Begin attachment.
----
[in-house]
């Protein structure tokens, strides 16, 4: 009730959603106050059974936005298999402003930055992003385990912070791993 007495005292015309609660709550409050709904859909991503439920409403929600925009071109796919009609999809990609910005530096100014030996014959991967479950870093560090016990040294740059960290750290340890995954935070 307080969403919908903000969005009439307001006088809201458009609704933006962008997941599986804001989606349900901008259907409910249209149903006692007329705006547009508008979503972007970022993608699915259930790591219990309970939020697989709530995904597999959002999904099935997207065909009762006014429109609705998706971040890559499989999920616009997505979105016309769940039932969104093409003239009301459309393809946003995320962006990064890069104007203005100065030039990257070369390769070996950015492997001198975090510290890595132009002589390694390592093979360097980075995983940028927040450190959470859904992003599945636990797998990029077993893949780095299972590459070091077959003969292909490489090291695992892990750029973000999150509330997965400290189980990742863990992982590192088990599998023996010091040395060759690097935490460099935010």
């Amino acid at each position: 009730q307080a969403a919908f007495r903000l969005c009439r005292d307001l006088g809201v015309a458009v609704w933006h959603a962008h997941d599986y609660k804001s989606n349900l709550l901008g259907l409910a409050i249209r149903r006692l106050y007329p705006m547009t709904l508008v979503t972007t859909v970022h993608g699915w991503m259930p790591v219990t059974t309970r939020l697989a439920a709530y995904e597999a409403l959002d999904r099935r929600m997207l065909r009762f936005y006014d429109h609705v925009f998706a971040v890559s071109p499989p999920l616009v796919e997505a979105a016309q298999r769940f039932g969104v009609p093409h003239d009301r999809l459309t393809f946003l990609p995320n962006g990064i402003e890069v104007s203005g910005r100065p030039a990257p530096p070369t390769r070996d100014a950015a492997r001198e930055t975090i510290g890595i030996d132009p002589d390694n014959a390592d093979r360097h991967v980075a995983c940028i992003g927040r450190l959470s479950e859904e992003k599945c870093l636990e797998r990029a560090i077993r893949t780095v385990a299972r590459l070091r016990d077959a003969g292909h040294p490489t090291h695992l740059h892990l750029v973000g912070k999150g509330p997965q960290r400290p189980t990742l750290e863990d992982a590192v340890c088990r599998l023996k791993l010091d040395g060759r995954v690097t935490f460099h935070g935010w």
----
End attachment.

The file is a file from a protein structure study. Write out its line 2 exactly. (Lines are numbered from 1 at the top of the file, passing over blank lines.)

């Protein structure tokens, strides 16, 4: 009730959603106050059974936005298999402003930055992003385990912070791993 007495005292015309609660709550409050709904859909991503439920409403929600925009071109796919009609999809990609910005530096100014030996014959991967479950870093560090016990040294740059960290750290340890995954935070 307080969403919908903000969005009439307001006088809201458009609704933006962008997941599986804001989606349900901008259907409910249209149903006692007329705006547009508008979503972007970022993608699915259930790591219990309970939020697989709530995904597999959002999904099935997207065909009762006014429109609705998706971040890559499989999920616009997505979105016309769940039932969104093409003239009301459309393809946003995320962006990064890069104007203005100065030039990257070369390769070996950015492997001198975090510290890595132009002589390694390592093979360097980075995983940028927040450190959470859904992003599945636990797998990029077993893949780095299972590459070091077959003969292909490489090291695992892990750029973000999150509330997965400290189980990742863990992982590192088990599998023996010091040395060759690097935490460099935010």